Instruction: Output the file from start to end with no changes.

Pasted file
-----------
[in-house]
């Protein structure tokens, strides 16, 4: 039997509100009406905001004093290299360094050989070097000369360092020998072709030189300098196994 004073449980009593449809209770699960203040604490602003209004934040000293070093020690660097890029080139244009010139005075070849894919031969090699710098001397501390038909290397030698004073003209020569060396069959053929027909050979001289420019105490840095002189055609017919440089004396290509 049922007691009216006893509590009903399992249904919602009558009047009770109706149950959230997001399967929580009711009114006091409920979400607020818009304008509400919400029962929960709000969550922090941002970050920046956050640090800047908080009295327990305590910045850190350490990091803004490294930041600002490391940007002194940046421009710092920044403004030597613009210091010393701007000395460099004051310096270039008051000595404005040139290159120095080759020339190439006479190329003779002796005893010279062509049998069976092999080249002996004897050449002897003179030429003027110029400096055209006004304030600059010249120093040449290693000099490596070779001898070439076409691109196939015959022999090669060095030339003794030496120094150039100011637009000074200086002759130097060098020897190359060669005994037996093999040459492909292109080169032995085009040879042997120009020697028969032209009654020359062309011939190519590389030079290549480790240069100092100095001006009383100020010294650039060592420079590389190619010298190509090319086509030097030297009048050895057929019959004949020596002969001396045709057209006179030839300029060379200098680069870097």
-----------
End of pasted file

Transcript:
[in-house]
């Protein structure tokens, strides 16, 4: 039997509100009406905001004093290299360094050989070097000369360092020998072709030189300098196994 004073449980009593449809209770699960203040604490602003209004934040000293070093020690660097890029080139244009010139005075070849894919031969090699710098001397501390038909290397030698004073003209020569060396069959053929027909050979001289420019105490840095002189055609017919440089004396290509 049922007691009216006893509590009903399992249904919602009558009047009770109706149950959230997001399967929580009711009114006091409920979400607020818009304008509400919400029962929960709000969550922090941002970050920046956050640090800047908080009295327990305590910045850190350490990091803004490294930041600002490391940007002194940046421009710092920044403004030597613009210091010393701007000395460099004051310096270039008051000595404005040139290159120095080759020339190439006479190329003779002796005893010279062509049998069976092999080249002996004897050449002897003179030429003027110029400096055209006004304030600059010249120093040449290693000099490596070779001898070439076409691109196939015959022999090669060095030339003794030496120094150039100011637009000074200086002759130097060098020897190359060669005994037996093999040459492909292109080169032995085009040879042997120009020697028969032209009654020359062309011939190519590389030079290549480790240069100092100095001006009383100020010294650039060592420079590389190619010298190509090319086509030097030297009048050895057929019959004949020596002969001396045709057209006179030839300029060379200098680069870097």